Civil and Environmental Engineering with Environmental Science:
Students selecting the Environmental Option in the Civil Engineering program take courses in basic biochemistry and microbiology applicable to environmental engineering, waste water treatment, air pollution, ethics, law and sustainable development, water management, water pollution design, hydrology, hydrogeology, municipal engineering, environmental hydraulics, groundwater management, solid waste management, and environmental hazards (e.g. floods, hurricanes, earthquakes). Students registered in the Environmental Science program take courses in biology, environmental problems, environmental biology, productivity and pollution in aquatic ecosystems, plants as a human resource, population ecology, interaction with the physical environment in the animal and human community and eco-system ecology, and urban and regional planning.

Biochemical and Environmental Engineering Option:
The Department of Chemical and Biochemical Engineering at Western has been one of the pioneers in Canada and the world for the early development of undergraduate programs and graduate research in Biochemical and Environmental Engineering. According to demographic projections, the present world population of about six billion is expected to double by the year 2025. This will create several problems: global food production must increase by at least 80%; global energy use will increase by 50 to 100%; and environmental pollution problems will increase significantly in the air, water supplies and generation of solid wastes. In addition, the world population will grow older, which will create significant problems in providing the required health care products and services. All of the above problems also create new challenges and golden opportunities for chemical engineers to find creative solutions.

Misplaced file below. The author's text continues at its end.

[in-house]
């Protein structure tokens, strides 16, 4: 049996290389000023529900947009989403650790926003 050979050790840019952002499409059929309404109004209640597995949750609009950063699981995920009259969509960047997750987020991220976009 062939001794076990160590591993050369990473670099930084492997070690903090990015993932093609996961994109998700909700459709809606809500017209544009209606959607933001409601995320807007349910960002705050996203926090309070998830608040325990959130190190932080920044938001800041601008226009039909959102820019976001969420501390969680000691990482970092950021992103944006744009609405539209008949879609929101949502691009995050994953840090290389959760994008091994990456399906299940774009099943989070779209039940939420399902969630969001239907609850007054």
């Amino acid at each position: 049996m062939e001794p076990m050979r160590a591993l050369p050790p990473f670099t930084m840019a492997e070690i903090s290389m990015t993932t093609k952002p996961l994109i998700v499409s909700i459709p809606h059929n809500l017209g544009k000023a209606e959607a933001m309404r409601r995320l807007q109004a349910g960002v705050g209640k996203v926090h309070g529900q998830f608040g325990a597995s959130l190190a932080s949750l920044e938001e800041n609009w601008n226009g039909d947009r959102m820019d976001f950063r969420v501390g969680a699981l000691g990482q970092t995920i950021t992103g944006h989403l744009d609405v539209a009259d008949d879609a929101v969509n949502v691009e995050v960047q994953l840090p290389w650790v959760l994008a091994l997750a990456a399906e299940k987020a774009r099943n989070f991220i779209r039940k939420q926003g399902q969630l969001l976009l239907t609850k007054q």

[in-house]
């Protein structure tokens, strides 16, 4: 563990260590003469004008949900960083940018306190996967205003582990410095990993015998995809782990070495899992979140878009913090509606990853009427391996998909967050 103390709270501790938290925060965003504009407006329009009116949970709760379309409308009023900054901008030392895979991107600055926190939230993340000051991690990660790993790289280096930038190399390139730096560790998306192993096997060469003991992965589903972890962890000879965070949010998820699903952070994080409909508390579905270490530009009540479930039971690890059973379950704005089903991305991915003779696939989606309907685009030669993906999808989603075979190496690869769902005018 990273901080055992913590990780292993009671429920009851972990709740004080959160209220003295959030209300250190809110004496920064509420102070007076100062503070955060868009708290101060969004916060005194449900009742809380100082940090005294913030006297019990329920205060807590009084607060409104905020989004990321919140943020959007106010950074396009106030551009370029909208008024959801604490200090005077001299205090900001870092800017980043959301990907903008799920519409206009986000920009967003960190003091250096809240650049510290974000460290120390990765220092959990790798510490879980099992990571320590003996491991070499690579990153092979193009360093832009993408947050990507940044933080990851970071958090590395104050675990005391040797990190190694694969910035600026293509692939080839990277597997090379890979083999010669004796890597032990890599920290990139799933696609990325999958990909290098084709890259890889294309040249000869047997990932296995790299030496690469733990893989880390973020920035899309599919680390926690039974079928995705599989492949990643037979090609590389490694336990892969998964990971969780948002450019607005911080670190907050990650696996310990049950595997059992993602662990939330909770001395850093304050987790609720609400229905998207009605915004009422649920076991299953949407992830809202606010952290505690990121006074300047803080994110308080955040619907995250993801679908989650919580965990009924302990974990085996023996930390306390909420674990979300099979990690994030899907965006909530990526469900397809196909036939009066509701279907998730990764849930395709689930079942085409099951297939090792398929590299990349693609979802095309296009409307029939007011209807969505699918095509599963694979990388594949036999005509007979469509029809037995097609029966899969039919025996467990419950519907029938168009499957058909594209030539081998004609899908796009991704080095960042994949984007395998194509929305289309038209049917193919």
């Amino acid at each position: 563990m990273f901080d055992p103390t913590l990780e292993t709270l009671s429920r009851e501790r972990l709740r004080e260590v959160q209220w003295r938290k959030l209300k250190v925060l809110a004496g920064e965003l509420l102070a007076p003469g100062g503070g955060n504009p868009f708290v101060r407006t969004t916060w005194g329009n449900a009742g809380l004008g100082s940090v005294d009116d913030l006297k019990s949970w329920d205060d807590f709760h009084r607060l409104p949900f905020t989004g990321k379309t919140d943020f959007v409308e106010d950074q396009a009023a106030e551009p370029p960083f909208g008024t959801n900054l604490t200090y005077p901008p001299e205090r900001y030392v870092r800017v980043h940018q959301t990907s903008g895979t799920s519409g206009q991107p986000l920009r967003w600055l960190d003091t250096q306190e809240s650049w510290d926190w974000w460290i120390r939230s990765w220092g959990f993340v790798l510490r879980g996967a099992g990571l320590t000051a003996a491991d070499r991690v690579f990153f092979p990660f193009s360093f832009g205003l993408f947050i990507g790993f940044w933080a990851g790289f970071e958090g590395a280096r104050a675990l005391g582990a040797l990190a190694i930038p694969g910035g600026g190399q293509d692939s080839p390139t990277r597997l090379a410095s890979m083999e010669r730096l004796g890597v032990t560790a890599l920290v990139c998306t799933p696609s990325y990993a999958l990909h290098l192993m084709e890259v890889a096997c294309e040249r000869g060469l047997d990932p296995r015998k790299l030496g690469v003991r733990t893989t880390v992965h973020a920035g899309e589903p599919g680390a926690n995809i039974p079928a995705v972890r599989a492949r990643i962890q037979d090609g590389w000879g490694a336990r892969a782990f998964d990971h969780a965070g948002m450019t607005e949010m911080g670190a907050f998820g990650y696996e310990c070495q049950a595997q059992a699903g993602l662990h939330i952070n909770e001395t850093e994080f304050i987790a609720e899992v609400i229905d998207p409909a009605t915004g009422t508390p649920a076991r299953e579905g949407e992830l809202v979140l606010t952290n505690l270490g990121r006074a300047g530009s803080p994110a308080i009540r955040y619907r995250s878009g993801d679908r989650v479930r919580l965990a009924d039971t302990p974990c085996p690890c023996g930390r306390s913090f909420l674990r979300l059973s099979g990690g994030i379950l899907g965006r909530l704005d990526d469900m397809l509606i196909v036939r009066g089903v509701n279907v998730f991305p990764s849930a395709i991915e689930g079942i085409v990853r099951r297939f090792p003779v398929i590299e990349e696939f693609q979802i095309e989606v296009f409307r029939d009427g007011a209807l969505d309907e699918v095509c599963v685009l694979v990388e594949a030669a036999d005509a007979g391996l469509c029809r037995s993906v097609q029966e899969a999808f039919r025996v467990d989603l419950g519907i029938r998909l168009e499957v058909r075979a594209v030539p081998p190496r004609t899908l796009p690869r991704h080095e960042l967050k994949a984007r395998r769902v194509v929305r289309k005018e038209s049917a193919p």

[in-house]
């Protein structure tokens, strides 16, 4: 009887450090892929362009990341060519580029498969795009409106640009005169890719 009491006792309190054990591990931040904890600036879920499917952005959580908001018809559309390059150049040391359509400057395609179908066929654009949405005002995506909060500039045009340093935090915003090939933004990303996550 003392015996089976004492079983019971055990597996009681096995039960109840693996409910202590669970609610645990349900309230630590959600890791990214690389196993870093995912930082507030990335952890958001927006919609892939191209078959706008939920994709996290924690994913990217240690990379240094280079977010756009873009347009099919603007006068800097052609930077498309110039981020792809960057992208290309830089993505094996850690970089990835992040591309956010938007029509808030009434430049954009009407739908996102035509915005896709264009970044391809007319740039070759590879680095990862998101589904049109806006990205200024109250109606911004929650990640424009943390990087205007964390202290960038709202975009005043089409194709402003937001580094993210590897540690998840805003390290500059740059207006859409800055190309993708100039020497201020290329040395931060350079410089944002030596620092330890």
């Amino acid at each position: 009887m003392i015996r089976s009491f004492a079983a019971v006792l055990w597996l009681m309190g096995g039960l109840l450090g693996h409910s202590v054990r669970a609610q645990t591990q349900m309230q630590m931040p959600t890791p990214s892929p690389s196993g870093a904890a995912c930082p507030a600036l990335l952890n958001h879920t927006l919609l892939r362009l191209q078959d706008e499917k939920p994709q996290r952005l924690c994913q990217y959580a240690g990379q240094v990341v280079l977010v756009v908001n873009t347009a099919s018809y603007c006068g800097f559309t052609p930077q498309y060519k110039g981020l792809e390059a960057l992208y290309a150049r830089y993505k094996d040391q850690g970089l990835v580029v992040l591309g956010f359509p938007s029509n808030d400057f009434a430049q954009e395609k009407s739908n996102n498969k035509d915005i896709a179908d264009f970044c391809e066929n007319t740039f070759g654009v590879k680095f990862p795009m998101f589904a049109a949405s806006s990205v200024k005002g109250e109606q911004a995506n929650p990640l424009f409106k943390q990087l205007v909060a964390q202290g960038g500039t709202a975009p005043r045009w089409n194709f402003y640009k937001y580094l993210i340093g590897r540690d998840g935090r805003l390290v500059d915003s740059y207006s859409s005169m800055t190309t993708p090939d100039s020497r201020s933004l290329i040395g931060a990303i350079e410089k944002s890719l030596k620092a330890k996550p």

Biochemical and Environmental Engineering with Environmental Science Option:
The Department of Chemical and Biochemical Engineering, in collaboration with the Faculty of Science, offers a five-year concurrent degree, which leads to a B.E.Sc. degree in Chemical Engineering and (three-year) B.Sc. degree with a Major in Environmental Science. Students enrolled in the Biochemical and Environmental Option are able to take additional Environmental Science courses to obtain greater depth in this area. The program includes Chemical Engineering courses in plant design, unit operations, thermodynamics, chemical kinetics, air and water pollution, solid waste treatment as well as biochemical engineering courses. The Environmental Science courses focus on earth sciences, biology, environmental problems, aquatic ecosystems, populations ecology and interactions with the physical environment.

Specializations

Because the global economy is changing at a rapid rate and industries that play a dominant role in today's marketplace may well be replaced in the next 20 to 30 years by industries whose development has not even started, Western Engineering offers concurrent and combined degrees that will assist students to cross traditional borders in their future careers. Graduates with knowledge of two or more areas of specialization and who can work on the border between them will be well positioned to take advantage of these developments. Examples include:

Combined Degrees with the Professional Faculties
The Richard Ivey School of Business, the Schulich School of Medicine and Dentistry and Western Law.

Concurrent Degrees with Major Modules in other Faculties such as
Environmental Science, Global Studies, Economics etc.